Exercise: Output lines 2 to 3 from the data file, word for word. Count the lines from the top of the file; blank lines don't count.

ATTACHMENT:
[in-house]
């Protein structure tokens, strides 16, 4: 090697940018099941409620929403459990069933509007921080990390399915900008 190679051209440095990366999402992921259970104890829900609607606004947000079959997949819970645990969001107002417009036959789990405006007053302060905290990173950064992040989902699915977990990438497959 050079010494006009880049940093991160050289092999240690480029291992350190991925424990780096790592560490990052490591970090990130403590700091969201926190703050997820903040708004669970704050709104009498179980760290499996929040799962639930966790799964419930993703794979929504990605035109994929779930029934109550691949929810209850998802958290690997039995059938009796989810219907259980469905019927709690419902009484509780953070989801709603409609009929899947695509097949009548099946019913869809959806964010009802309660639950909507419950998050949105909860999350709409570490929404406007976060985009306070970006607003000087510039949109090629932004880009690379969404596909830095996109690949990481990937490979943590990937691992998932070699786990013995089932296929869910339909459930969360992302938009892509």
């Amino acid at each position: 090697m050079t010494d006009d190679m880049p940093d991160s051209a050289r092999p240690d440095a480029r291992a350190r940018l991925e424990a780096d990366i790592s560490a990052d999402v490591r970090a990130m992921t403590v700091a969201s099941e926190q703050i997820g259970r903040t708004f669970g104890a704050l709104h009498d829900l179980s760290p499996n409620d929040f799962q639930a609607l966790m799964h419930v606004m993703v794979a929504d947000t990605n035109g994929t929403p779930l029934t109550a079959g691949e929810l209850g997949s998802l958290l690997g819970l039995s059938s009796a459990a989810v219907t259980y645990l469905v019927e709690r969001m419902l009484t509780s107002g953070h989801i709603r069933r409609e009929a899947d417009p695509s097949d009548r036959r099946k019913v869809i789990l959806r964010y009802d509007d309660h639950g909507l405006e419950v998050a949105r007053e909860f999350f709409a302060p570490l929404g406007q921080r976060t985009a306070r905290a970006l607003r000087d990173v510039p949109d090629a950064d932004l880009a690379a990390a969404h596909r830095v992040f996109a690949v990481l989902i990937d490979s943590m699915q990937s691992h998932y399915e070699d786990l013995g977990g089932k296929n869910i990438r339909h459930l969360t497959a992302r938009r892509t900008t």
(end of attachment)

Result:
């Protein structure tokens, strides 16, 4: 090697940018099941409620929403459990069933509007921080990390399915900008 190679051209440095990366999402992921259970104890829900609607606004947000079959997949819970645990969001107002417009036959789990405006007053302060905290990173950064992040989902699915977990990438497959 050079010494006009880049940093991160050289092999240690480029291992350190991925424990780096790592560490990052490591970090990130403590700091969201926190703050997820903040708004669970704050709104009498179980760290499996929040799962639930966790799964419930993703794979929504990605035109994929779930029934109550691949929810209850998802958290690997039995059938009796989810219907259980469905019927709690419902009484509780953070989801709603409609009929899947695509097949009548099946019913869809959806964010009802309660639950909507419950998050949105909860999350709409570490929404406007976060985009306070970006607003000087510039949109090629932004880009690379969404596909830095996109690949990481990937490979943590990937691992998932070699786990013995089932296929869910339909459930969360992302938009892509």
């Amino acid at each position: 090697m050079t010494d006009d190679m880049p940093d991160s051209a050289r092999p240690d440095a480029r291992a350190r940018l991925e424990a780096d990366i790592s560490a990052d999402v490591r970090a990130m992921t403590v700091a969201s099941e926190q703050i997820g259970r903040t708004f669970g104890a704050l709104h009498d829900l179980s760290p499996n409620d929040f799962q639930a609607l966790m799964h419930v606004m993703v794979a929504d947000t990605n035109g994929t929403p779930l029934t109550a079959g691949e929810l209850g997949s998802l958290l690997g819970l039995s059938s009796a459990a989810v219907t259980y645990l469905v019927e709690r969001m419902l009484t509780s107002g953070h989801i709603r069933r409609e009929a899947d417009p695509s097949d009548r036959r099946k019913v869809i789990l959806r964010y009802d509007d309660h639950g909507l405006e419950v998050a949105r007053e909860f999350f709409a302060p570490l929404g406007q921080r976060t985009a306070r905290a970006l607003r000087d990173v510039p949109d090629a950064d932004l880009a690379a990390a969404h596909r830095v992040f996109a690949v990481l989902i990937d490979s943590m699915q990937s691992h998932y399915e070699d786990l013995g977990g089932k296929n869910i990438r339909h459930l969360t497959a992302r938009r892509t900008t």